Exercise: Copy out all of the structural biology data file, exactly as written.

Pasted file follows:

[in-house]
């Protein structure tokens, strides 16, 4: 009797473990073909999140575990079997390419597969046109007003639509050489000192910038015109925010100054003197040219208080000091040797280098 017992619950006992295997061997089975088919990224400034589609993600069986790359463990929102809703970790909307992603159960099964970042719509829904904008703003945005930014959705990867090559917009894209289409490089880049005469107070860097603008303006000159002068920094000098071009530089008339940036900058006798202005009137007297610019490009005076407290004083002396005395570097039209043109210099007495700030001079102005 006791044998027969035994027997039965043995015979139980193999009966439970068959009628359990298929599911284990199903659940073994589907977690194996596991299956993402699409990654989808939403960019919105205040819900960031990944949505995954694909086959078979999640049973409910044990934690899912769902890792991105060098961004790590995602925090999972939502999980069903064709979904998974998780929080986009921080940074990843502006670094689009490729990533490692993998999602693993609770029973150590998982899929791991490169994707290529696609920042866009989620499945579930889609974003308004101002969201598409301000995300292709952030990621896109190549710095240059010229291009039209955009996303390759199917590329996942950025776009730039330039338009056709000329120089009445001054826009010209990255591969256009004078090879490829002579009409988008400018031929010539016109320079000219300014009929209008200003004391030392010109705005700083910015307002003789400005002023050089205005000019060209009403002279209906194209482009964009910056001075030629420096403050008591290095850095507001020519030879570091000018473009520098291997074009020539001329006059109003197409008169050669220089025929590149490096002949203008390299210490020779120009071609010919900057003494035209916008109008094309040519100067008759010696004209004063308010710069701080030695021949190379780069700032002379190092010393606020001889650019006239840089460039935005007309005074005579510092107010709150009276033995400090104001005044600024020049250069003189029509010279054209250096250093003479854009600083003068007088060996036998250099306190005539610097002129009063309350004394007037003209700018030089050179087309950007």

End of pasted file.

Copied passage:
[in-house]
């Protein structure tokens, strides 16, 4: 009797473990073909999140575990079997390419597969046109007003639509050489000192910038015109925010100054003197040219208080000091040797280098 017992619950006992295997061997089975088919990224400034589609993600069986790359463990929102809703970790909307992603159960099964970042719509829904904008703003945005930014959705990867090559917009894209289409490089880049005469107070860097603008303006000159002068920094000098071009530089008339940036900058006798202005009137007297610019490009005076407290004083002396005395570097039209043109210099007495700030001079102005 006791044998027969035994027997039965043995015979139980193999009966439970068959009628359990298929599911284990199903659940073994589907977690194996596991299956993402699409990654989808939403960019919105205040819900960031990944949505995954694909086959078979999640049973409910044990934690899912769902890792991105060098961004790590995602925090999972939502999980069903064709979904998974998780929080986009921080940074990843502006670094689009490729990533490692993998999602693993609770029973150590998982899929791991490169994707290529696609920042866009989620499945579930889609974003308004101002969201598409301000995300292709952030990621896109190549710095240059010229291009039209955009996303390759199917590329996942950025776009730039330039338009056709000329120089009445001054826009010209990255591969256009004078090879490829002579009409988008400018031929010539016109320079000219300014009929209008200003004391030392010109705005700083910015307002003789400005002023050089205005000019060209009403002279209906194209482009964009910056001075030629420096403050008591290095850095507001020519030879570091000018473009520098291997074009020539001329006059109003197409008169050669220089025929590149490096002949203008390299210490020779120009071609010919900057003494035209916008109008094309040519100067008759010696004209004063308010710069701080030695021949190379780069700032002379190092010393606020001889650019006239840089460039935005007309005074005579510092107010709150009276033995400090104001005044600024020049250069003189029509010279054209250096250093003479854009600083003068007088060996036998250099306190005539610097002129009063309350004394007037003209700018030089050179087309950007």